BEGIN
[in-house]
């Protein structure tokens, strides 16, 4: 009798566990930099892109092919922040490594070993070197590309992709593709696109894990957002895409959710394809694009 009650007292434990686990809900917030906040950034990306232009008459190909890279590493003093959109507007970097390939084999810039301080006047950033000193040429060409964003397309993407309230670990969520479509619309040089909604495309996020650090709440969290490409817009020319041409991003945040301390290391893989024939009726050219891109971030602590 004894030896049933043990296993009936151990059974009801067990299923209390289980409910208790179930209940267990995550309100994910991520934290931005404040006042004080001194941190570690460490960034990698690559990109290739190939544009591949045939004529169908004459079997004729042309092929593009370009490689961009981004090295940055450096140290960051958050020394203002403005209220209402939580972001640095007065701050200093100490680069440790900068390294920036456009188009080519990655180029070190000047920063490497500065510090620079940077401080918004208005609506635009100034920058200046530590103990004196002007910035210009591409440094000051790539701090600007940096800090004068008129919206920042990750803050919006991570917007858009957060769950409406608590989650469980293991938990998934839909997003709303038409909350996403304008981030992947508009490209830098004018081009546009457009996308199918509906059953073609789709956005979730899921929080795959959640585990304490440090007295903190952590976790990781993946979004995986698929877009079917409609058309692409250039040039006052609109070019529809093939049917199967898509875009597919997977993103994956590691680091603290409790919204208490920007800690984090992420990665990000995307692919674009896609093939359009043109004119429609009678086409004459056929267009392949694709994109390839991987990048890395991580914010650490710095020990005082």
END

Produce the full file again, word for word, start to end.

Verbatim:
[in-house]
């Protein structure tokens, strides 16, 4: 009798566990930099892109092919922040490594070993070197590309992709593709696109894990957002895409959710394809694009 009650007292434990686990809900917030906040950034990306232009008459190909890279590493003093959109507007970097390939084999810039301080006047950033000193040429060409964003397309993407309230670990969520479509619309040089909604495309996020650090709440969290490409817009020319041409991003945040301390290391893989024939009726050219891109971030602590 004894030896049933043990296993009936151990059974009801067990299923209390289980409910208790179930209940267990995550309100994910991520934290931005404040006042004080001194941190570690460490960034990698690559990109290739190939544009591949045939004529169908004459079997004729042309092929593009370009490689961009981004090295940055450096140290960051958050020394203002403005209220209402939580972001640095007065701050200093100490680069440790900068390294920036456009188009080519990655180029070190000047920063490497500065510090620079940077401080918004208005609506635009100034920058200046530590103990004196002007910035210009591409440094000051790539701090600007940096800090004068008129919206920042990750803050919006991570917007858009957060769950409406608590989650469980293991938990998934839909997003709303038409909350996403304008981030992947508009490209830098004018081009546009457009996308199918509906059953073609789709956005979730899921929080795959959640585990304490440090007295903190952590976790990781993946979004995986698929877009079917409609058309692409250039040039006052609109070019529809093939049917199967898509875009597919997977993103994956590691680091603290409790919204208490920007800690984090992420990665990000995307692919674009896609093939359009043109004119429609009678086409004459056929267009392949694709994109390839991987990048890395991580914010650490710095020990005082």